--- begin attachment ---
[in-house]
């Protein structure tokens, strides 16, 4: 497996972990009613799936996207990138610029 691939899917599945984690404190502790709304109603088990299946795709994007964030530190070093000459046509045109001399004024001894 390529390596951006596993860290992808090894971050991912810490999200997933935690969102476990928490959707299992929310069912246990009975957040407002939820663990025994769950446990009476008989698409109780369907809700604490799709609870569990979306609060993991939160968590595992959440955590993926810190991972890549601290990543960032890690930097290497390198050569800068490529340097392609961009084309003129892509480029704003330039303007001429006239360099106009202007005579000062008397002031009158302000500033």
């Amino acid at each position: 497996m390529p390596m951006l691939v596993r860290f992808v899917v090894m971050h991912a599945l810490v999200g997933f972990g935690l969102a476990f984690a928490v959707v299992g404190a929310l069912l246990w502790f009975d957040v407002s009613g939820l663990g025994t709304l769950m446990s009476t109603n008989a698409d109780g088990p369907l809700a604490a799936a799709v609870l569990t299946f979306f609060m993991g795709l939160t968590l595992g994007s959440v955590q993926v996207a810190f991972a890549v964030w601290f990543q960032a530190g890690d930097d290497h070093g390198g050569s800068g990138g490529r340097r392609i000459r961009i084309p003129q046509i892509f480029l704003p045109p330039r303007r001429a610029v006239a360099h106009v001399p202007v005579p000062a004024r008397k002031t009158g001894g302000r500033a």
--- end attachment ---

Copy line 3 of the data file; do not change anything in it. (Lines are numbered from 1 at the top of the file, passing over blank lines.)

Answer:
């Amino acid at each position: 497996m390529p390596m951006l691939v596993r860290f992808v899917v090894m971050h991912a599945l810490v999200g997933f972990g935690l969102a476990f984690a928490v959707v299992g404190a929310l069912l246990w502790f009975d957040v407002s009613g939820l663990g025994t709304l769950m446990s009476t109603n008989a698409d109780g088990p369907l809700a604490a799936a799709v609870l569990t299946f979306f609060m993991g795709l939160t968590l595992g994007s959440v955590q993926v996207a810190f991972a890549v964030w601290f990543q960032a530190g890690d930097d290497h070093g390198g050569s800068g990138g490529r340097r392609i000459r961009i084309p003129q046509i892509f480029l704003p045109p330039r303007r001429a610029v006239a360099h106009v001399p202007v005579p000062a004024r008397k002031t009158g001894g302000r500033a």